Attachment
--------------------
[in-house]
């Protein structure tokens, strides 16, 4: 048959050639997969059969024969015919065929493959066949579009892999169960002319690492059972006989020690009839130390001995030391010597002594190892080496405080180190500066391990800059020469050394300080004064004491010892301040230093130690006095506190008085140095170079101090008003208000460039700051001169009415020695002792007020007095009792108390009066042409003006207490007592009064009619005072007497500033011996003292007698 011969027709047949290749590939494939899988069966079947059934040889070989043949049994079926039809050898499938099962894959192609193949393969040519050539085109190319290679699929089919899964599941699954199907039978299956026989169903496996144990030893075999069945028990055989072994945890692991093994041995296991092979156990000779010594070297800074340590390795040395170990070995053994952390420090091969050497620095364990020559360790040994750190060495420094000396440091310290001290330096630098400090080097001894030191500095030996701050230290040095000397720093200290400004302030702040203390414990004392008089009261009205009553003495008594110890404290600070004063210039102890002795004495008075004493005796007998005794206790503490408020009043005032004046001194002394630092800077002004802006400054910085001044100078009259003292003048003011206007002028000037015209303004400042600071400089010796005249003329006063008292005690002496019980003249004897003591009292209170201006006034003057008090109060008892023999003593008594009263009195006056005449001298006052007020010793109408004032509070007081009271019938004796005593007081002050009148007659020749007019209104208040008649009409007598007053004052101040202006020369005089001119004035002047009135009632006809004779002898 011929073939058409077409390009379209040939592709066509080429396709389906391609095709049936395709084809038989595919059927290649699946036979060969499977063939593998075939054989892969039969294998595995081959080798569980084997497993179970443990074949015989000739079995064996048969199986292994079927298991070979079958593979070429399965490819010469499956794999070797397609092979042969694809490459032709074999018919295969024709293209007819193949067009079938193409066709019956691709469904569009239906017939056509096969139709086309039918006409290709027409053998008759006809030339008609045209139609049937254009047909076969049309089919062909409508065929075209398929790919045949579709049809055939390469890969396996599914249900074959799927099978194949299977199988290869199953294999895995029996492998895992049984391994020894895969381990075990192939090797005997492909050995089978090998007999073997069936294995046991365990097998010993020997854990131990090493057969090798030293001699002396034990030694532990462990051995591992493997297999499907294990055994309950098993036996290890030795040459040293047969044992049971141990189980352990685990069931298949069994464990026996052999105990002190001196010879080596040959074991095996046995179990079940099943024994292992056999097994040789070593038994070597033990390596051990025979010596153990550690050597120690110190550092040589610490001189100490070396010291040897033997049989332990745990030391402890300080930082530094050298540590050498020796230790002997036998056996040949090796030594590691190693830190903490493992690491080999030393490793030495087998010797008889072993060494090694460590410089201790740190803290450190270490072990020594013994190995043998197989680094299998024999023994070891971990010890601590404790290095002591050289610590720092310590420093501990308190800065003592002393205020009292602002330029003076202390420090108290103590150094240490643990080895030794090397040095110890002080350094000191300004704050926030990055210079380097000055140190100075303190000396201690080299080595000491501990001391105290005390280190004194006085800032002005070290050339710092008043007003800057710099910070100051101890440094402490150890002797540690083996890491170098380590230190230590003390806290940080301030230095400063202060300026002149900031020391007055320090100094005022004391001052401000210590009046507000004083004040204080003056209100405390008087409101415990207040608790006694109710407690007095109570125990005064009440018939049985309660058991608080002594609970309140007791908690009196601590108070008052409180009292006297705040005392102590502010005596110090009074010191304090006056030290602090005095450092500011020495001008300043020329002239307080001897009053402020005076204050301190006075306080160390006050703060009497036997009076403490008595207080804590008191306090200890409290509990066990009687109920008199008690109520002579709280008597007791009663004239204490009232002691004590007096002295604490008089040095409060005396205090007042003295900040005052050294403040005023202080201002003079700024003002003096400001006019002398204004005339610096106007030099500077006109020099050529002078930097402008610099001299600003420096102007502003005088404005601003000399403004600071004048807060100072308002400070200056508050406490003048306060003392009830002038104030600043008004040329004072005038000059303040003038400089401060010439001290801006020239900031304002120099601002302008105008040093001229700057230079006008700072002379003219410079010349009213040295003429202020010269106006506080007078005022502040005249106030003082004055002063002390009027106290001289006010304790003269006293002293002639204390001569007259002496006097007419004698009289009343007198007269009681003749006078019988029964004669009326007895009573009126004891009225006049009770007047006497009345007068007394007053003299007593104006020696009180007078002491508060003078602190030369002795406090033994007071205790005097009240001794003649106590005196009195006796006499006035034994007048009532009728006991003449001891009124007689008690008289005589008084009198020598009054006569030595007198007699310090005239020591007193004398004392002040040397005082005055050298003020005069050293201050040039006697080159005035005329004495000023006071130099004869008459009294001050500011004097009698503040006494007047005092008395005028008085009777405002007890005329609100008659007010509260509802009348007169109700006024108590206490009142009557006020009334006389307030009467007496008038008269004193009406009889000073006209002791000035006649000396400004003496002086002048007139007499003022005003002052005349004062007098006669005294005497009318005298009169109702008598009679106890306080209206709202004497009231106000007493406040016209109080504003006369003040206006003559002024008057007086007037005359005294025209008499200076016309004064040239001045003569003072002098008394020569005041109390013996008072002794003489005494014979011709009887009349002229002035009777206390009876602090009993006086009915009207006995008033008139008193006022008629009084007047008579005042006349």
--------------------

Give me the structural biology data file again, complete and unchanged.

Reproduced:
[in-house]
């Protein structure tokens, strides 16, 4: 048959050639997969059969024969015919065929493959066949579009892999169960002319690492059972006989020690009839130390001995030391010597002594190892080496405080180190500066391990800059020469050394300080004064004491010892301040230093130690006095506190008085140095170079101090008003208000460039700051001169009415020695002792007020007095009792108390009066042409003006207490007592009064009619005072007497500033011996003292007698 011969027709047949290749590939494939899988069966079947059934040889070989043949049994079926039809050898499938099962894959192609193949393969040519050539085109190319290679699929089919899964599941699954199907039978299956026989169903496996144990030893075999069945028990055989072994945890692991093994041995296991092979156990000779010594070297800074340590390795040395170990070995053994952390420090091969050497620095364990020559360790040994750190060495420094000396440091310290001290330096630098400090080097001894030191500095030996701050230290040095000397720093200290400004302030702040203390414990004392008089009261009205009553003495008594110890404290600070004063210039102890002795004495008075004493005796007998005794206790503490408020009043005032004046001194002394630092800077002004802006400054910085001044100078009259003292003048003011206007002028000037015209303004400042600071400089010796005249003329006063008292005690002496019980003249004897003591009292209170201006006034003057008090109060008892023999003593008594009263009195006056005449001298006052007020010793109408004032509070007081009271019938004796005593007081002050009148007659020749007019209104208040008649009409007598007053004052101040202006020369005089001119004035002047009135009632006809004779002898 011929073939058409077409390009379209040939592709066509080429396709389906391609095709049936395709084809038989595919059927290649699946036979060969499977063939593998075939054989892969039969294998595995081959080798569980084997497993179970443990074949015989000739079995064996048969199986292994079927298991070979079958593979070429399965490819010469499956794999070797397609092979042969694809490459032709074999018919295969024709293209007819193949067009079938193409066709019956691709469904569009239906017939056509096969139709086309039918006409290709027409053998008759006809030339008609045209139609049937254009047909076969049309089919062909409508065929075209398929790919045949579709049809055939390469890969396996599914249900074959799927099978194949299977199988290869199953294999895995029996492998895992049984391994020894895969381990075990192939090797005997492909050995089978090998007999073997069936294995046991365990097998010993020997854990131990090493057969090798030293001699002396034990030694532990462990051995591992493997297999499907294990055994309950098993036996290890030795040459040293047969044992049971141990189980352990685990069931298949069994464990026996052999105990002190001196010879080596040959074991095996046995179990079940099943024994292992056999097994040789070593038994070597033990390596051990025979010596153990550690050597120690110190550092040589610490001189100490070396010291040897033997049989332990745990030391402890300080930082530094050298540590050498020796230790002997036998056996040949090796030594590691190693830190903490493992690491080999030393490793030495087998010797008889072993060494090694460590410089201790740190803290450190270490072990020594013994190995043998197989680094299998024999023994070891971990010890601590404790290095002591050289610590720092310590420093501990308190800065003592002393205020009292602002330029003076202390420090108290103590150094240490643990080895030794090397040095110890002080350094000191300004704050926030990055210079380097000055140190100075303190000396201690080299080595000491501990001391105290005390280190004194006085800032002005070290050339710092008043007003800057710099910070100051101890440094402490150890002797540690083996890491170098380590230190230590003390806290940080301030230095400063202060300026002149900031020391007055320090100094005022004391001052401000210590009046507000004083004040204080003056209100405390008087409101415990207040608790006694109710407690007095109570125990005064009440018939049985309660058991608080002594609970309140007791908690009196601590108070008052409180009292006297705040005392102590502010005596110090009074010191304090006056030290602090005095450092500011020495001008300043020329002239307080001897009053402020005076204050301190006075306080160390006050703060009497036997009076403490008595207080804590008191306090200890409290509990066990009687109920008199008690109520002579709280008597007791009663004239204490009232002691004590007096002295604490008089040095409060005396205090007042003295900040005052050294403040005023202080201002003079700024003002003096400001006019002398204004005339610096106007030099500077006109020099050529002078930097402008610099001299600003420096102007502003005088404005601003000399403004600071004048807060100072308002400070200056508050406490003048306060003392009830002038104030600043008004040329004072005038000059303040003038400089401060010439001290801006020239900031304002120099601002302008105008040093001229700057230079006008700072002379003219410079010349009213040295003429202020010269106006506080007078005022502040005249106030003082004055002063002390009027106290001289006010304790003269006293002293002639204390001569007259002496006097007419004698009289009343007198007269009681003749006078019988029964004669009326007895009573009126004891009225006049009770007047006497009345007068007394007053003299007593104006020696009180007078002491508060003078602190030369002795406090033994007071205790005097009240001794003649106590005196009195006796006499006035034994007048009532009728006991003449001891009124007689008690008289005589008084009198020598009054006569030595007198007699310090005239020591007193004398004392002040040397005082005055050298003020005069050293201050040039006697080159005035005329004495000023006071130099004869008459009294001050500011004097009698503040006494007047005092008395005028008085009777405002007890005329609100008659007010509260509802009348007169109700006024108590206490009142009557006020009334006389307030009467007496008038008269004193009406009889000073006209002791000035006649000396400004003496002086002048007139007499003022005003002052005349004062007098006669005294005497009318005298009169109702008598009679106890306080209206709202004497009231106000007493406040016209109080504003006369003040206006003559002024008057007086007037005359005294025209008499200076016309004064040239001045003569003072002098008394020569005041109390013996008072002794003489005494014979011709009887009349002229002035009777206390009876602090009993006086009915009207006995008033008139008193006022008629009084007047008579005042006349």